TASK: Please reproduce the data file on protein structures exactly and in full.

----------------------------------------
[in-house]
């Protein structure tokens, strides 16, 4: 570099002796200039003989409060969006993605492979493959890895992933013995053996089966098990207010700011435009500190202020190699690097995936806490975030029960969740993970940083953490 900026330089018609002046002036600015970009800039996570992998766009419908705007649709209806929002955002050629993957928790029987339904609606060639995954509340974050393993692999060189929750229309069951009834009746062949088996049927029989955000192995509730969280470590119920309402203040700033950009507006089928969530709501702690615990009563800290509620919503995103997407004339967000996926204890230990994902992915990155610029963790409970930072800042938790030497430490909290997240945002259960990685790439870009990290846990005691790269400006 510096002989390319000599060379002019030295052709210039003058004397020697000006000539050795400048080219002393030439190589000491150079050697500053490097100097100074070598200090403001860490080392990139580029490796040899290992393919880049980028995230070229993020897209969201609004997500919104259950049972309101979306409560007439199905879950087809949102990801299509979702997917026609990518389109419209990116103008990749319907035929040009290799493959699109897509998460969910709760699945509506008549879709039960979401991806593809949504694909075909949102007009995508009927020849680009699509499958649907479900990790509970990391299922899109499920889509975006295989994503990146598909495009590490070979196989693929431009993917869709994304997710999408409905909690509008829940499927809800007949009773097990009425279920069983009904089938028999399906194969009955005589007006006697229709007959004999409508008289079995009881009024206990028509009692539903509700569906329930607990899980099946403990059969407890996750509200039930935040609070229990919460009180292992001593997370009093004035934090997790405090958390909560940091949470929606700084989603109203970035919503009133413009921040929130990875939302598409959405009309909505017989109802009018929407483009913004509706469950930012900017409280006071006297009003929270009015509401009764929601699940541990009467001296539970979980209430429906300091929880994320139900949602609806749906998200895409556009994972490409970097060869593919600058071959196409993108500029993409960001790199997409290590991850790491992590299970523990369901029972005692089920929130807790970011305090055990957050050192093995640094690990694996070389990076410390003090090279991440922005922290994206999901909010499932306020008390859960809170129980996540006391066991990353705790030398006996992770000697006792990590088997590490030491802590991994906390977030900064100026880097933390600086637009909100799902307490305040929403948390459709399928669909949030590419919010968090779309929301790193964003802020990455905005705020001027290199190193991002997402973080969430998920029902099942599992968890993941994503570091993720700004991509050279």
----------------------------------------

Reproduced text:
[in-house]
């Protein structure tokens, strides 16, 4: 570099002796200039003989409060969006993605492979493959890895992933013995053996089966098990207010700011435009500190202020190699690097995936806490975030029960969740993970940083953490 900026330089018609002046002036600015970009800039996570992998766009419908705007649709209806929002955002050629993957928790029987339904609606060639995954509340974050393993692999060189929750229309069951009834009746062949088996049927029989955000192995509730969280470590119920309402203040700033950009507006089928969530709501702690615990009563800290509620919503995103997407004339967000996926204890230990994902992915990155610029963790409970930072800042938790030497430490909290997240945002259960990685790439870009990290846990005691790269400006 510096002989390319000599060379002019030295052709210039003058004397020697000006000539050795400048080219002393030439190589000491150079050697500053490097100097100074070598200090403001860490080392990139580029490796040899290992393919880049980028995230070229993020897209969201609004997500919104259950049972309101979306409560007439199905879950087809949102990801299509979702997917026609990518389109419209990116103008990749319907035929040009290799493959699109897509998460969910709760699945509506008549879709039960979401991806593809949504694909075909949102007009995508009927020849680009699509499958649907479900990790509970990391299922899109499920889509975006295989994503990146598909495009590490070979196989693929431009993917869709994304997710999408409905909690509008829940499927809800007949009773097990009425279920069983009904089938028999399906194969009955005589007006006697229709007959004999409508008289079995009881009024206990028509009692539903509700569906329930607990899980099946403990059969407890996750509200039930935040609070229990919460009180292992001593997370009093004035934090997790405090958390909560940091949470929606700084989603109203970035919503009133413009921040929130990875939302598409959405009309909505017989109802009018929407483009913004509706469950930012900017409280006071006297009003929270009015509401009764929601699940541990009467001296539970979980209430429906300091929880994320139900949602609806749906998200895409556009994972490409970097060869593919600058071959196409993108500029993409960001790199997409290590991850790491992590299970523990369901029972005692089920929130807790970011305090055990957050050192093995640094690990694996070389990076410390003090090279991440922005922290994206999901909010499932306020008390859960809170129980996540006391066991990353705790030398006996992770000697006792990590088997590490030491802590991994906390977030900064100026880097933390600086637009909100799902307490305040929403948390459709399928669909949030590419919010968090779309929301790193964003802020990455905005705020001027290199190193991002997402973080969430998920029902099942599992968890993941994503570091993720700004991509050279």